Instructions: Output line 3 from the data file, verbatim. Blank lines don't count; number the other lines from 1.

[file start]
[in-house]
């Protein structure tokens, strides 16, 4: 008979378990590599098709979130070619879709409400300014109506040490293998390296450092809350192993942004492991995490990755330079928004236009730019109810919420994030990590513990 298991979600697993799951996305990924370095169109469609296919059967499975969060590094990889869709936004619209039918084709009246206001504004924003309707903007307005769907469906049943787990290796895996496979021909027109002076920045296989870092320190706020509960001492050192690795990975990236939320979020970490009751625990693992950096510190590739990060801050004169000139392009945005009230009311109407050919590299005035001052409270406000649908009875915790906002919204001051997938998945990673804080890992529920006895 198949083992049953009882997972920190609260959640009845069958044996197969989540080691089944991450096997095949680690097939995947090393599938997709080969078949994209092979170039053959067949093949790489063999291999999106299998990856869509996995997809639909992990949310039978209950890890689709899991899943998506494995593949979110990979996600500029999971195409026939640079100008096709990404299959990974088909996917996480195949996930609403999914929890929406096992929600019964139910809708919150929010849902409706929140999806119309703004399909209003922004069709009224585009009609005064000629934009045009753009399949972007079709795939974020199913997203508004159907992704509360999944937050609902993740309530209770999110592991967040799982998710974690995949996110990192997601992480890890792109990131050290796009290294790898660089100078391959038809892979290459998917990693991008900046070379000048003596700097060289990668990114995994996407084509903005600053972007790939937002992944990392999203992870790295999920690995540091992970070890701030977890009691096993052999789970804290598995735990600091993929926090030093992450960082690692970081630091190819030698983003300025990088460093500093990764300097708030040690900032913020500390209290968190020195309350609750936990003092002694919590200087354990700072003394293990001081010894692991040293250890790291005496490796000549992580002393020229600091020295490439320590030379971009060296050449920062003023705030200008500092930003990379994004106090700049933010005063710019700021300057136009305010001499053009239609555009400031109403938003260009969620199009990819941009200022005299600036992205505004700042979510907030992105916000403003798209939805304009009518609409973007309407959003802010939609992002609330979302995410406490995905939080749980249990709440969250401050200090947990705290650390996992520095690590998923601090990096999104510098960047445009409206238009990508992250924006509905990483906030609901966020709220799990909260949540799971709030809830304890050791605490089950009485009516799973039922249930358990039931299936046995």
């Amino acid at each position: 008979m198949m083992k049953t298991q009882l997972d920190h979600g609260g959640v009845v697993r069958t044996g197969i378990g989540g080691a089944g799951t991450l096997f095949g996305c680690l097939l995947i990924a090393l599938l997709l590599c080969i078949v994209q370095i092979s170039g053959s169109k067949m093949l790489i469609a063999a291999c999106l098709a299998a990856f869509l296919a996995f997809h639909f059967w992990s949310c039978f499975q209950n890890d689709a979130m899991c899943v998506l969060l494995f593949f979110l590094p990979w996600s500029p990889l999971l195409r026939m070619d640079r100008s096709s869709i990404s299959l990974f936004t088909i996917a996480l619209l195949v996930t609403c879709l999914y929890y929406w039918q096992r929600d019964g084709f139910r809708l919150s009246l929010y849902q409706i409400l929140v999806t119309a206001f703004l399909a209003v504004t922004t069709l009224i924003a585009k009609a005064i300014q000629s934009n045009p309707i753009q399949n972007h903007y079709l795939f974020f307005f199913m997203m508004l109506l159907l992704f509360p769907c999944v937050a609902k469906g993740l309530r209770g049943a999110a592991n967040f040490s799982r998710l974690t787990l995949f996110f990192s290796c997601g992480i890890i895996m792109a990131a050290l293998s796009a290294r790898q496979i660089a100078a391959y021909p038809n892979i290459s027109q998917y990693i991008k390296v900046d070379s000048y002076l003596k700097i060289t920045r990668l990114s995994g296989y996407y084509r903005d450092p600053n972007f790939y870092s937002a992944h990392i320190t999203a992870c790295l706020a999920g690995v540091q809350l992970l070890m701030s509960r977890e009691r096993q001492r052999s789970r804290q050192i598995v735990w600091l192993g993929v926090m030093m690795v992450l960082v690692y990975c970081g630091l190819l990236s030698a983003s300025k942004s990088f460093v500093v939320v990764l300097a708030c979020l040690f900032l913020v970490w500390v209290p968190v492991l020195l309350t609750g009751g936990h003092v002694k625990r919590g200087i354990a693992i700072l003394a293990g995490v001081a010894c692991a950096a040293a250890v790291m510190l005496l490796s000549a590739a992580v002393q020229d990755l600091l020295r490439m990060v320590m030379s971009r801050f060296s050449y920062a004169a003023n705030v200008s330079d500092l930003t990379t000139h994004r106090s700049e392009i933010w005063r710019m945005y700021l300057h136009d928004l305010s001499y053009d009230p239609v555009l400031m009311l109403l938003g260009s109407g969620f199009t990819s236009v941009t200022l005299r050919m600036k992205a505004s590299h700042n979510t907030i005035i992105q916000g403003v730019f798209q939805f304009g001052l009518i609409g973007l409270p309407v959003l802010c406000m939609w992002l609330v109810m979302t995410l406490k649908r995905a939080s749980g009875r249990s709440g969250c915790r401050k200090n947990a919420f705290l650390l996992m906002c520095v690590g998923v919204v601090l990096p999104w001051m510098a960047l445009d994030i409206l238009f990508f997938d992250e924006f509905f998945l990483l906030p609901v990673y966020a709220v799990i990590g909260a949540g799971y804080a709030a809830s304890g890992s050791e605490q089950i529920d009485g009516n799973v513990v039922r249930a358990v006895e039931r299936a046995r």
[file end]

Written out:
């Amino acid at each position: 008979m198949m083992k049953t298991q009882l997972d920190h979600g609260g959640v009845v697993r069958t044996g197969i378990g989540g080691a089944g799951t991450l096997f095949g996305c680690l097939l995947i990924a090393l599938l997709l590599c080969i078949v994209q370095i092979s170039g053959s169109k067949m093949l790489i469609a063999a291999c999106l098709a299998a990856f869509l296919a996995f997809h639909f059967w992990s949310c039978f499975q209950n890890d689709a979130m899991c899943v998506l969060l494995f593949f979110l590094p990979w996600s500029p990889l999971l195409r026939m070619d640079r100008s096709s869709i990404s299959l990974f936004t088909i996917a996480l619209l195949v996930t609403c879709l999914y929890y929406w039918q096992r929600d019964g084709f139910r809708l919150s009246l929010y849902q409706i409400l929140v999806t119309a206001f703004l399909a209003v504004t922004t069709l009224i924003a585009k009609a005064i300014q000629s934009n045009p309707i753009q399949n972007h903007y079709l795939f974020f307005f199913m997203m508004l109506l159907l992704f509360p769907c999944v937050a609902k469906g993740l309530r209770g049943a999110a592991n967040f040490s799982r998710l974690t787990l995949f996110f990192s290796c997601g992480i890890i895996m792109a990131a050290l293998s796009a290294r790898q496979i660089a100078a391959y021909p038809n892979i290459s027109q998917y990693i991008k390296v900046d070379s000048y002076l003596k700097i060289t920045r990668l990114s995994g296989y996407y084509r903005d450092p600053n972007f790939y870092s937002a992944h990392i320190t999203a992870c790295l706020a999920g690995v540091q809350l992970l070890m701030s509960r977890e009691r096993q001492r052999s789970r804290q050192i598995v735990w600091l192993g993929v926090m030093m690795v992450l960082v690692y990975c970081g630091l190819l990236s030698a983003s300025k942004s990088f460093v500093v939320v990764l300097a708030c979020l040690f900032l913020v970490w500390v209290p968190v492991l020195l309350t609750g009751g936990h003092v002694k625990r919590g200087i354990a693992i700072l003394a293990g995490v001081a010894c692991a950096a040293a250890v790291m510190l005496l490796s000549a590739a992580v002393q020229d990755l600091l020295r490439m990060v320590m030379s971009r801050f060296s050449y920062a004169a003023n705030v200008s330079d500092l930003t990379t000139h994004r106090s700049e392009i933010w005063r710019m945005y700021l300057h136009d928004l305010s001499y053009d009230p239609v555009l400031m009311l109403l938003g260009s109407g969620f199009t990819s236009v941009t200022l005299r050919m600036k992205a505004s590299h700042n979510t907030i005035i992105q916000g403003v730019f798209q939805f304009g001052l009518i609409g973007l409270p309407v959003l802010c406000m939609w992002l609330v109810m979302t995410l406490k649908r995905a939080s749980g009875r249990s709440g969250c915790r401050k200090n947990a919420f705290l650390l996992m906002c520095v690590g998923v919204v601090l990096p999104w001051m510098a960047l445009d994030i409206l238009f990508f997938d992250e924006f509905f998945l990483l906030p609901v990673y966020a709220v799990i990590g909260a949540g799971y804080a709030a809830s304890g890992s050791e605490q089950i529920d009485g009516n799973v513990v039922r249930a358990v006895e039931r299936a046995r």